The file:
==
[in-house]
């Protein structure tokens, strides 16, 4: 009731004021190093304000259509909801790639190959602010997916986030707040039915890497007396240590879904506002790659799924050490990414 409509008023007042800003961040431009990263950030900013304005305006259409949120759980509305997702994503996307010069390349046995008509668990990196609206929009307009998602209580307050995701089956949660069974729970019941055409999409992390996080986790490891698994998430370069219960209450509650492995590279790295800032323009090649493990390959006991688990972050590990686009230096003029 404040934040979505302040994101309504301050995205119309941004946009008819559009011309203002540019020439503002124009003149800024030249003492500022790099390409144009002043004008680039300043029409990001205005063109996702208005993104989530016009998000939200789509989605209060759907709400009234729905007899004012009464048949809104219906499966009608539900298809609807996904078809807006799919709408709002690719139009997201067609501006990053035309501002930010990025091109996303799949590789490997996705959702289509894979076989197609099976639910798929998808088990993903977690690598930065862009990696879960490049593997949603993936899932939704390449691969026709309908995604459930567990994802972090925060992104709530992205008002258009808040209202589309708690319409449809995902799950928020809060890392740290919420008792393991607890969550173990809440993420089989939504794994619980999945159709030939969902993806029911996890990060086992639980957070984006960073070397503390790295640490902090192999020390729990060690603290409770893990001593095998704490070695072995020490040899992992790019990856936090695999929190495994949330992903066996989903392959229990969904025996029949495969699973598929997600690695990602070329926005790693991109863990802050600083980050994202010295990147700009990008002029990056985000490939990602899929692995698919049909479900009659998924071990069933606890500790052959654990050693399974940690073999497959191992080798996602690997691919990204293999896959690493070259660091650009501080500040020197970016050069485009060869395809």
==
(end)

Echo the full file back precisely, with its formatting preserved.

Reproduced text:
[in-house]
């Protein structure tokens, strides 16, 4: 009731004021190093304000259509909801790639190959602010997916986030707040039915890497007396240590879904506002790659799924050490990414 409509008023007042800003961040431009990263950030900013304005305006259409949120759980509305997702994503996307010069390349046995008509668990990196609206929009307009998602209580307050995701089956949660069974729970019941055409999409992390996080986790490891698994998430370069219960209450509650492995590279790295800032323009090649493990390959006991688990972050590990686009230096003029 404040934040979505302040994101309504301050995205119309941004946009008819559009011309203002540019020439503002124009003149800024030249003492500022790099390409144009002043004008680039300043029409990001205005063109996702208005993104989530016009998000939200789509989605209060759907709400009234729905007899004012009464048949809104219906499966009608539900298809609807996904078809807006799919709408709002690719139009997201067609501006990053035309501002930010990025091109996303799949590789490997996705959702289509894979076989197609099976639910798929998808088990993903977690690598930065862009990696879960490049593997949603993936899932939704390449691969026709309908995604459930567990994802972090925060992104709530992205008002258009808040209202589309708690319409449809995902799950928020809060890392740290919420008792393991607890969550173990809440993420089989939504794994619980999945159709030939969902993806029911996890990060086992639980957070984006960073070397503390790295640490902090192999020390729990060690603290409770893990001593095998704490070695072995020490040899992992790019990856936090695999929190495994949330992903066996989903392959229990969904025996029949495969699973598929997600690695990602070329926005790693991109863990802050600083980050994202010295990147700009990008002029990056985000490939990602899929692995698919049909479900009659998924071990069933606890500790052959654990050693399974940690073999497959191992080798996602690997691919990204293999896959690493070259660091650009501080500040020197970016050069485009060869395809």